NCERT Solutions for Class 9 Social Science Chapter 2 – Physical Features of India

Here we provide NCERT Solutions for Class 9 Social Science Chapter 2 – Physical Features of India for English medium students, Which will very helpful for every student in their exams. Students can download the latest NCERT Solutions for Class 9 Social Science Chapter 2 pdf. Now you will get step by step solution to each question. (i)

Converging Tectonic PlatesDiverging Tectonic Plates
When tectonic plates move towards each other, they are called converging plates.When tectonic plates move away from each other, they are called diverging plates.
They collide or crumble or one of them slides under the other while moving towards each other.They do not collide or crumble while moving away from each other.
Converging plates cause folds.Diverging plates cause fractures in the crust.


These are the older alluvium or old soil and form the largest part of the Northern Plains.The newer and younger deposits of the flood plains. Renewed every Year.
Presents a terrace like feature.Contains calcerous deposits locally known as Kankar.
Less fertileMore fertile


Western GhatsEastern Ghats
Mark the western edge of the Deccan PlateauMark the eastern edge of the Deccan Plateau
Continuous, can be crossed through the passes only.Discontinuous, irregular and dissected by rivers draining into the Bay of Bengal.
Higher; average elevation is 900−1600 metersLower; average elevation is 600 meters
It experiences orographic rain mostly in summer due to the summer monsoons. The climate is hot and moist.It receives rain mostly in winter through North-eastern monsoon. However, here the rain is lesser than the western strip.
Soil is highly fertile. Rice, spices, rubber and fruits like coconuts, cashew nuts etc. are grownSoil is not as fertile as western ghats. Rice, ground nuts, cotton, tobacco, coconuts etc. are grown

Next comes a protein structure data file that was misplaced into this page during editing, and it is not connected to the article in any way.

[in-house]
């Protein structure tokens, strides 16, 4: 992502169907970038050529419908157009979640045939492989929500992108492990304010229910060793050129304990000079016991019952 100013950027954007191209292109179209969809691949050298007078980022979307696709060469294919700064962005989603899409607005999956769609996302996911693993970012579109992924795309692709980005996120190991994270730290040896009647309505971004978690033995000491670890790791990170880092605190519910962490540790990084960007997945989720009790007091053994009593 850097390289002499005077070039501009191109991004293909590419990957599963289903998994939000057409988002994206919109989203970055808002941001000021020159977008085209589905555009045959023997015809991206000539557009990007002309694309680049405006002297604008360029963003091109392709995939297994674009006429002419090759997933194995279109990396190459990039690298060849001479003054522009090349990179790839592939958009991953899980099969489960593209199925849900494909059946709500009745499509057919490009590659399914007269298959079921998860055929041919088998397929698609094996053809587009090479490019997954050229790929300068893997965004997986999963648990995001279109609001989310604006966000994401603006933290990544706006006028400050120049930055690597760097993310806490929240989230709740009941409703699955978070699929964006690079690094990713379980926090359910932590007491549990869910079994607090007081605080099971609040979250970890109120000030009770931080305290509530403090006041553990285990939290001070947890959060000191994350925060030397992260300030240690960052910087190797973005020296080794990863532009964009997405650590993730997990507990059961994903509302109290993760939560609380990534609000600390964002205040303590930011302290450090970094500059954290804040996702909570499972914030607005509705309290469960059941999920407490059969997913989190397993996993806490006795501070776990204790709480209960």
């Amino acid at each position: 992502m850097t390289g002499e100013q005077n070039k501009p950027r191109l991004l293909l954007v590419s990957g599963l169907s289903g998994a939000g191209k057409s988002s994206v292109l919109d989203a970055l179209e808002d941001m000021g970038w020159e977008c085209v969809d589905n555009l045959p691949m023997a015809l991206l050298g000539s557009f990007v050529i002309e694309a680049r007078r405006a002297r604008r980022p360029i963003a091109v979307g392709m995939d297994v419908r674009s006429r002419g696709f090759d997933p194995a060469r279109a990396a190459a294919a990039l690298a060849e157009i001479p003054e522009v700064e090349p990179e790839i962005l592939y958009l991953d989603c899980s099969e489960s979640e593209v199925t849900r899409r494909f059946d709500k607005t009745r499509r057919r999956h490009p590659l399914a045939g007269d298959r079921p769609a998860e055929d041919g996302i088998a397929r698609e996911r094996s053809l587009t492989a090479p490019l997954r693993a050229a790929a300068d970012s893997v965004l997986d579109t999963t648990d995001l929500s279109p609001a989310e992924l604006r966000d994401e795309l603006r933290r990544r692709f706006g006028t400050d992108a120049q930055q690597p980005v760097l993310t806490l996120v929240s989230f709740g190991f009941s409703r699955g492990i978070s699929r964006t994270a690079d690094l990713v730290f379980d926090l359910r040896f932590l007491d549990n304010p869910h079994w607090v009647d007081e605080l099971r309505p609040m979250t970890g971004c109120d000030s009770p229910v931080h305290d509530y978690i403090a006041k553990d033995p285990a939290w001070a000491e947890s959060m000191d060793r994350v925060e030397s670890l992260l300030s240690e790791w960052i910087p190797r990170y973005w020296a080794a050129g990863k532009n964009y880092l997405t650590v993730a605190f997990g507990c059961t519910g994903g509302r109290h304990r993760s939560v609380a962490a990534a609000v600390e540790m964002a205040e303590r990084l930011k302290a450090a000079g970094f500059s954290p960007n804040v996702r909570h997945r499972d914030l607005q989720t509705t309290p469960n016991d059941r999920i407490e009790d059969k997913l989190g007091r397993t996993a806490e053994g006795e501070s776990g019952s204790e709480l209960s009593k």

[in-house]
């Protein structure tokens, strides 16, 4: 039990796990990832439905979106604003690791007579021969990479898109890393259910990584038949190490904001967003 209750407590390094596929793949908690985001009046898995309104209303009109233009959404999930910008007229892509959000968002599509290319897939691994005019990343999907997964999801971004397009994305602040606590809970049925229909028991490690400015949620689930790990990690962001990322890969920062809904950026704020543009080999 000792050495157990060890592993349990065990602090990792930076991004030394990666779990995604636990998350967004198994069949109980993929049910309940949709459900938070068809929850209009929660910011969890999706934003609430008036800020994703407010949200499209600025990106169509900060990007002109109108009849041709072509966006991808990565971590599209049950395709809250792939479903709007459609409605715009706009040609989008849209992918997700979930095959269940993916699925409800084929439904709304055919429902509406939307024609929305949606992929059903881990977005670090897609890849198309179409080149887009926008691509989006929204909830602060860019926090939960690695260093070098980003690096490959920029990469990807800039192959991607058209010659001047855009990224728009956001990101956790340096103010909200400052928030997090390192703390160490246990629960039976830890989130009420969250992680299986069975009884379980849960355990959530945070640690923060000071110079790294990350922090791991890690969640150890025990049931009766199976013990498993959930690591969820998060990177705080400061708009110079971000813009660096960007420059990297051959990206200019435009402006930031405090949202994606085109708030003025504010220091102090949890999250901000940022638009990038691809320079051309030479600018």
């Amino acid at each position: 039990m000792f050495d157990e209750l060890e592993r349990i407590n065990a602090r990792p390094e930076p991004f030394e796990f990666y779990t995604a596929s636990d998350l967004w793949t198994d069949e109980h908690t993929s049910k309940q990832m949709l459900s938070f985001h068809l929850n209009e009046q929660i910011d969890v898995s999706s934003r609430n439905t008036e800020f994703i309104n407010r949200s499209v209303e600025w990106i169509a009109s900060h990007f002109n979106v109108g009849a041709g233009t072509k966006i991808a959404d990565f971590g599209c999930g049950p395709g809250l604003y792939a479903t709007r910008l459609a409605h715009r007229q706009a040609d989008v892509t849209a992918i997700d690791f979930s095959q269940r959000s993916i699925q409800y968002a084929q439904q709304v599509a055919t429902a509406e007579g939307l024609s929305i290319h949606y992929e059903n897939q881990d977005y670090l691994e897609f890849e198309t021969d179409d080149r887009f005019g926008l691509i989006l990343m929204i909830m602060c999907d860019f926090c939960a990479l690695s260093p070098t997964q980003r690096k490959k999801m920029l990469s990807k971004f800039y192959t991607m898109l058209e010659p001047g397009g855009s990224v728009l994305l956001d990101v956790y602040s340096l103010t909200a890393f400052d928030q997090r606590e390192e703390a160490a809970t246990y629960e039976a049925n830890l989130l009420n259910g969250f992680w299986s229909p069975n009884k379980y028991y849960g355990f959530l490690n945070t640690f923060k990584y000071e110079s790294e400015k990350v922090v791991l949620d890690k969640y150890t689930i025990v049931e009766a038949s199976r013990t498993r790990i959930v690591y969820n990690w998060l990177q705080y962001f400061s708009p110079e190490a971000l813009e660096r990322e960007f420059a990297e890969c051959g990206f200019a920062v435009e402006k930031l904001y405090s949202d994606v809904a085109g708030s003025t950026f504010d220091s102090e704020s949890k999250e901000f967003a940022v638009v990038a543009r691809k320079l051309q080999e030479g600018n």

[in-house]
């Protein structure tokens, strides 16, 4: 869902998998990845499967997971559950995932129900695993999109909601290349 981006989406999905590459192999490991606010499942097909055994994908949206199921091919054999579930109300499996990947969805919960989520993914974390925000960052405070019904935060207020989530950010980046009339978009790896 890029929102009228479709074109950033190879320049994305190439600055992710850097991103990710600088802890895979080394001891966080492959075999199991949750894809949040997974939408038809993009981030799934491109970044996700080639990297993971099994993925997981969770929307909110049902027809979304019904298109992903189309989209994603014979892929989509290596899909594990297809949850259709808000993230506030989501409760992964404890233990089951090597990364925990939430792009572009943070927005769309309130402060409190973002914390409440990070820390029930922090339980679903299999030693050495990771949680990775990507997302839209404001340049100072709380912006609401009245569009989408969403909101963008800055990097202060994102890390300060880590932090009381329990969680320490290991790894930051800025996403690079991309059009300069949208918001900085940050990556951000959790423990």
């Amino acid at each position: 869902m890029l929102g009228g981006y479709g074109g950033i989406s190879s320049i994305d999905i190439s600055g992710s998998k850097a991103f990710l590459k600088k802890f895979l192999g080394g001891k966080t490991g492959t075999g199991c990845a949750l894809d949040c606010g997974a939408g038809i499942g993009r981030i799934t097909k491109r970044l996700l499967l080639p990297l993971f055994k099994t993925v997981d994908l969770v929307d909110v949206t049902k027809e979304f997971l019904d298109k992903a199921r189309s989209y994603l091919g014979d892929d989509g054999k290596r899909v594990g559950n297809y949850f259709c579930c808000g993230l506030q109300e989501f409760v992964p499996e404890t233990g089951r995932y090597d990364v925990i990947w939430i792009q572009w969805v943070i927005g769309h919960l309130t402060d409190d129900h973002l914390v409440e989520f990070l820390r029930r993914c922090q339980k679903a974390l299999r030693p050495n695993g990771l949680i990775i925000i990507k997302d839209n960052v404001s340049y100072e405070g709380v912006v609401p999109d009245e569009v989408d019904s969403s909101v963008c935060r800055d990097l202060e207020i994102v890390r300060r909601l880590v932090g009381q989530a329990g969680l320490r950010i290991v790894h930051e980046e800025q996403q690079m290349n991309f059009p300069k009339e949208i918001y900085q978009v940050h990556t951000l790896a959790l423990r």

4. Describe how the Himalayas were formed.


According to the Theory of Plate Tectonics, the Earth’s crust was initially a single, giant super-continent called Pangea. Gradually, Pangea began to split into a number of pieces due to convectional currents and formed Angaraland and Gondwanaland. Angaraland is the Eurasian land mass and Gondwanaland included India, Australia, S. Africa and S. America as one single land mass. The Indo-Australian plate separated from the Gondwana land due to convectional currents and drifted towards north. Due to this collision, the sedimentary rocks which were accumulated in the geosyncline known as the Tethys were folded to form the mountain system of western Asia and Himalaya.

5. Which are the major physiographic divisions of India? Contrast the relief of the Himalayan region with that of the Peninsular Plateau.


The major physiography divisions of India are :
(i) The Himalayan Mountains
(ii) The Northern Plains
(iii) The Peninsular Plateau
(iv) The Indian Desert
(v) The Coastal Plains
(vi) The Islands

The Himalayan RegionThe Peninsular Plateau
Young fold mountains made from the uplift of the strata formed by the sedimentary rocks.Ancient landmass created after splitting of Gondwanaland.
Consists of the loftiest mountains and deep valleysConsists of broad and shallow valleys, and rounded hills
Composed of sedimentary rocks.Composed of igneous and metamorphic rocks.
It is the origin of perennial rivers.It has rainfed, seasonal rivers.